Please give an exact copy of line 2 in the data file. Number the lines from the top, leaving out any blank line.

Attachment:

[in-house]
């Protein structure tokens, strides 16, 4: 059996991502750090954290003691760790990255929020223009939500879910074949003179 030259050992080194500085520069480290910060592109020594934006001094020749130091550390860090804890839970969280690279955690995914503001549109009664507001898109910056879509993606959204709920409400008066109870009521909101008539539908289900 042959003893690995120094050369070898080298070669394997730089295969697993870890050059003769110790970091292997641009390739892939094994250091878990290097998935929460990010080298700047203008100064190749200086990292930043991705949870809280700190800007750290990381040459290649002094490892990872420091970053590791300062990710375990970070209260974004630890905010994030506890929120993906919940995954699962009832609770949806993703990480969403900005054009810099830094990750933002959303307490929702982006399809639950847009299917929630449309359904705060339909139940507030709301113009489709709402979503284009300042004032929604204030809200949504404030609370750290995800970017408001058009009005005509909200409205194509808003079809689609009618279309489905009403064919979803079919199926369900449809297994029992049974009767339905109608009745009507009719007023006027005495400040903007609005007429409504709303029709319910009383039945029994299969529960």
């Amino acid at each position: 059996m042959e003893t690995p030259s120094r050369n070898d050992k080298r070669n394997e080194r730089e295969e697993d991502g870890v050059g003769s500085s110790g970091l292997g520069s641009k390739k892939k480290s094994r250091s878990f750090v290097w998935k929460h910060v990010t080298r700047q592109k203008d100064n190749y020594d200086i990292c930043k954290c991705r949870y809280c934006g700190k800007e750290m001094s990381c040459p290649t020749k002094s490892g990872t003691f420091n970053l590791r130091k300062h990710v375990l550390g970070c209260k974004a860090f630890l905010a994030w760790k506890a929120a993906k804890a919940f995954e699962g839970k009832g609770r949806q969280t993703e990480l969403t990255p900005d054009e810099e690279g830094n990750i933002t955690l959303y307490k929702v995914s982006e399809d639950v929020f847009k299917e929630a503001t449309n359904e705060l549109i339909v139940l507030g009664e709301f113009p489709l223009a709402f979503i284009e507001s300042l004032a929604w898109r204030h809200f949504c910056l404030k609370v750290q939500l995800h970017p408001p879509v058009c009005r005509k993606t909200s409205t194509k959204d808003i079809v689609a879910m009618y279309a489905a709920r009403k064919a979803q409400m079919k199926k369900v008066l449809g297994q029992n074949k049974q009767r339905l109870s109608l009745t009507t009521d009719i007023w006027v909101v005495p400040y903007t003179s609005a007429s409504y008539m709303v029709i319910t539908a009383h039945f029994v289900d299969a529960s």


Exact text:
């Protein structure tokens, strides 16, 4: 059996991502750090954290003691760790990255929020223009939500879910074949003179 030259050992080194500085520069480290910060592109020594934006001094020749130091550390860090804890839970969280690279955690995914503001549109009664507001898109910056879509993606959204709920409400008066109870009521909101008539539908289900 042959003893690995120094050369070898080298070669394997730089295969697993870890050059003769110790970091292997641009390739892939094994250091878990290097998935929460990010080298700047203008100064190749200086990292930043991705949870809280700190800007750290990381040459290649002094490892990872420091970053590791300062990710375990970070209260974004630890905010994030506890929120993906919940995954699962009832609770949806993703990480969403900005054009810099830094990750933002959303307490929702982006399809639950847009299917929630449309359904705060339909139940507030709301113009489709709402979503284009300042004032929604204030809200949504404030609370750290995800970017408001058009009005005509909200409205194509808003079809689609009618279309489905009403064919979803079919199926369900449809297994029992049974009767339905109608009745009507009719007023006027005495400040903007609005007429409504709303029709319910009383039945029994299969529960």